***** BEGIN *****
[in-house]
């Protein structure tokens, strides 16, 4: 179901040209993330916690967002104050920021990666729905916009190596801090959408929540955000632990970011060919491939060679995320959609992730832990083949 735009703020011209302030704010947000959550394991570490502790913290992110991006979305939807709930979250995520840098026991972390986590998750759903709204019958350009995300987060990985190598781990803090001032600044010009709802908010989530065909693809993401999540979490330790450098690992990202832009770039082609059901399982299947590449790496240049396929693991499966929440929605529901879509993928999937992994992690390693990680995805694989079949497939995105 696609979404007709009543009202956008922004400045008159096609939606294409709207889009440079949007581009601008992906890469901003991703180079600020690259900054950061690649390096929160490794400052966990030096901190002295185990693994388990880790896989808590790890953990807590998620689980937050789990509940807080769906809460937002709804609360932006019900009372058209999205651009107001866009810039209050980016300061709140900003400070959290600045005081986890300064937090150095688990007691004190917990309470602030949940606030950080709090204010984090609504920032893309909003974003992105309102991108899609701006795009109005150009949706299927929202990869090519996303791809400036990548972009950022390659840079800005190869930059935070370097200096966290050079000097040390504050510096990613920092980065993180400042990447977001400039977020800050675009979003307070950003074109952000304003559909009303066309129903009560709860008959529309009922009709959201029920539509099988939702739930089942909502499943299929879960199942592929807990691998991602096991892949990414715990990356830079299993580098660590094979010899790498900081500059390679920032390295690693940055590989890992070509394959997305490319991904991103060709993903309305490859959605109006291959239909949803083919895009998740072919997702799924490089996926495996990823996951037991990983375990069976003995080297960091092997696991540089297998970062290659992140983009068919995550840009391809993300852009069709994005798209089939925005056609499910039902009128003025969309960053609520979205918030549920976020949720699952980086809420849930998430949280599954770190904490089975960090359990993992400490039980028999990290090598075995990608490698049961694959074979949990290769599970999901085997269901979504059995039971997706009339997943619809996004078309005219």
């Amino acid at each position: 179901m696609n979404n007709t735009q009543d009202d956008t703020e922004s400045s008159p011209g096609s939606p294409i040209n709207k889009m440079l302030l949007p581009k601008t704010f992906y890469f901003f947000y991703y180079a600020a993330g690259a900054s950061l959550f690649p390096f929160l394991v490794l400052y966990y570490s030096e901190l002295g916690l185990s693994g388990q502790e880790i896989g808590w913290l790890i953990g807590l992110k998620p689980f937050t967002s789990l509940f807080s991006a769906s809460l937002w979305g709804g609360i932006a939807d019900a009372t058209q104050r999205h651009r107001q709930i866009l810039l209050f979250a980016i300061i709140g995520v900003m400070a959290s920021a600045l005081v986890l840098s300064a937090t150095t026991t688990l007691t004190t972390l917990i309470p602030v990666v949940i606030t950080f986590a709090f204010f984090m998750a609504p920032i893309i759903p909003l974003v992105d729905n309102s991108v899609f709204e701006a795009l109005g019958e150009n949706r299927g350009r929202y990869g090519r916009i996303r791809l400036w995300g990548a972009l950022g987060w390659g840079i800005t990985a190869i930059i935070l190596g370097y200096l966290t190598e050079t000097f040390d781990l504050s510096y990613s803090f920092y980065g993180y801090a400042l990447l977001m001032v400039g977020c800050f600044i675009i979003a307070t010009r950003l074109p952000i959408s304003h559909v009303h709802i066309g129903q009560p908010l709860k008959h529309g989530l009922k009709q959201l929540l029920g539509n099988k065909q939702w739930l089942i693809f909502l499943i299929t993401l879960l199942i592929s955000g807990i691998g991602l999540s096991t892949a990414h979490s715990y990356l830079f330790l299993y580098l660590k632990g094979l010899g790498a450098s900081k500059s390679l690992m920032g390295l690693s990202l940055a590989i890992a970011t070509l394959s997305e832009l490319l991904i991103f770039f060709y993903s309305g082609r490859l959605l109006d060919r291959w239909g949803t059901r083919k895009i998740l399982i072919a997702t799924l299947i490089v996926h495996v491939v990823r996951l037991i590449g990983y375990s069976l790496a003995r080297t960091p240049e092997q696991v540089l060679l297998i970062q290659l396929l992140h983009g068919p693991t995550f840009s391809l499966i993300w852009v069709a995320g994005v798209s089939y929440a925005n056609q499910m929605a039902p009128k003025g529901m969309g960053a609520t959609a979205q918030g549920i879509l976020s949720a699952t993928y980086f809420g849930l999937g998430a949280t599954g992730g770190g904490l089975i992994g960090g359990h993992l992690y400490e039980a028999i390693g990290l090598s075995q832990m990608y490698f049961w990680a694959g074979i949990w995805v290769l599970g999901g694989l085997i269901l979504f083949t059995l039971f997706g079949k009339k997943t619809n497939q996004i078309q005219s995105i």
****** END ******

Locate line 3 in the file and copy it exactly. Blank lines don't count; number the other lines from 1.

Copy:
């Amino acid at each position: 179901m696609n979404n007709t735009q009543d009202d956008t703020e922004s400045s008159p011209g096609s939606p294409i040209n709207k889009m440079l302030l949007p581009k601008t704010f992906y890469f901003f947000y991703y180079a600020a993330g690259a900054s950061l959550f690649p390096f929160l394991v490794l400052y966990y570490s030096e901190l002295g916690l185990s693994g388990q502790e880790i896989g808590w913290l790890i953990g807590l992110k998620p689980f937050t967002s789990l509940f807080s991006a769906s809460l937002w979305g709804g609360i932006a939807d019900a009372t058209q104050r999205h651009r107001q709930i866009l810039l209050f979250a980016i300061i709140g995520v900003m400070a959290s920021a600045l005081v986890l840098s300064a937090t150095t026991t688990l007691t004190t972390l917990i309470p602030v990666v949940i606030t950080f986590a709090f204010f984090m998750a609504p920032i893309i759903p909003l974003v992105d729905n309102s991108v899609f709204e701006a795009l109005g019958e150009n949706r299927g350009r929202y990869g090519r916009i996303r791809l400036w995300g990548a972009l950022g987060w390659g840079i800005t990985a190869i930059i935070l190596g370097y200096l966290t190598e050079t000097f040390d781990l504050s510096y990613s803090f920092y980065g993180y801090a400042l990447l977001m001032v400039g977020c800050f600044i675009i979003a307070t010009r950003l074109p952000i959408s304003h559909v009303h709802i066309g129903q009560p908010l709860k008959h529309g989530l009922k009709q959201l929540l029920g539509n099988k065909q939702w739930l089942i693809f909502l499943i299929t993401l879960l199942i592929s955000g807990i691998g991602l999540s096991t892949a990414h979490s715990y990356l830079f330790l299993y580098l660590k632990g094979l010899g790498a450098s900081k500059s390679l690992m920032g390295l690693s990202l940055a590989i890992a970011t070509l394959s997305e832009l490319l991904i991103f770039f060709y993903s309305g082609r490859l959605l109006d060919r291959w239909g949803t059901r083919k895009i998740l399982i072919a997702t799924l299947i490089v996926h495996v491939v990823r996951l037991i590449g990983y375990s069976l790496a003995r080297t960091p240049e092997q696991v540089l060679l297998i970062q290659l396929l992140h983009g068919p693991t995550f840009s391809l499966i993300w852009v069709a995320g994005v798209s089939y929440a925005n056609q499910m929605a039902p009128k003025g529901m969309g960053a609520t959609a979205q918030g549920i879509l976020s949720a699952t993928y980086f809420g849930l999937g998430a949280t599954g992730g770190g904490l089975i992994g960090g359990h993992l992690y400490e039980a028999i390693g990290l090598s075995q832990m990608y490698f049961w990680a694959g074979i949990w995805v290769l599970g999901g694989l085997i269901l979504f083949t059995l039971f997706g079949k009339k997943t619809n497939q996004i078309q005219s995105i």